What to do as oil peaks out
A geologist as amiable guide
"Hubbert's Peak," the point on the graph that marks the apex of world oil production, has dropped below its zenith. And, for Americans dependent on their economy's lifeblood, the news goes against the grain of our optimistic belief in the eternal More. Whether you consider the shrinking of that commodity as bringing grim times for our manufacturing, driving, consuming nation, or, perversely, good times for a planet overrun with the greenhouse gases it produces, one thing is sure: There are life-altering changes ahead.
"Beyond Oil: The View from Hubbert's Peak" is an attempt by Kenneth S. Deffeyes to chart and interpret the alternatives.
A geologist who "grew up in the oil patch" and worked in the "awl bidness," to quote his westernized spelling, Deffeyes is an amiable guide. With a consultant-cum-Rotarian's ease, he explores the angst from the downslide of geologist M. King Hubbert's predicted high point of production. "Oilfield trash, and proud of it," says the bumper sticker on the car of this oil man with the Princeton PhD. And the same flip and practiced approach characterizes his insider-outsider text.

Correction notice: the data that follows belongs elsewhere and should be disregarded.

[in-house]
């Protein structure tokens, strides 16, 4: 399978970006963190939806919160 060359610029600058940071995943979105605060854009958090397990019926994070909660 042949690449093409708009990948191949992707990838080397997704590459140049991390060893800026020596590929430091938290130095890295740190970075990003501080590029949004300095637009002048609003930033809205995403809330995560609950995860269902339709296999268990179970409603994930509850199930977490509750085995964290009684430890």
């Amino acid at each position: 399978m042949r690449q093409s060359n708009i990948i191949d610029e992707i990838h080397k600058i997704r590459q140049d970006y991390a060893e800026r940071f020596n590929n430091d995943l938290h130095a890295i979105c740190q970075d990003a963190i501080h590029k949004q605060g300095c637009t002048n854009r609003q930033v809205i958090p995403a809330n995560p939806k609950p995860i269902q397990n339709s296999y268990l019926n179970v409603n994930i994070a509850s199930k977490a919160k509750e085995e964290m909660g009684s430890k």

This is hardly the first book on oil issues. From Daniel Yergin's "Prize: The Epic Quest for Oil, Money and Power" early on, to Michael T. Klare's "Blood and Oil" analysis of its geopoli- tics, to the more recent "The Party's Over: Oil, War and the Fate of Industrial Societies," by Richard Heinberg, the energy lifeblood that powers the world is up for exploration in literary and geological terms.
Its place in both geopolitics (think House of Saud) and global warming (observe CO2 emissions and climate change) has defined the modern world.
The power source of the American dream machine (think automobile) and extravagant life styles (think personal consumption), oil is the kingpin of capitalism and Middle East politics alike. And its replacement will not soon, or perhaps ever, be an easy alternative.
Deffeyes's mission, then, is to cover these substitute fuels.
In brisk chapters titled "Consider Coal," "Tar Sands, Heavy Oil," "Oil Shale," "Uranium," or "Hydrogen," he describes, then downplays, their long-term capability.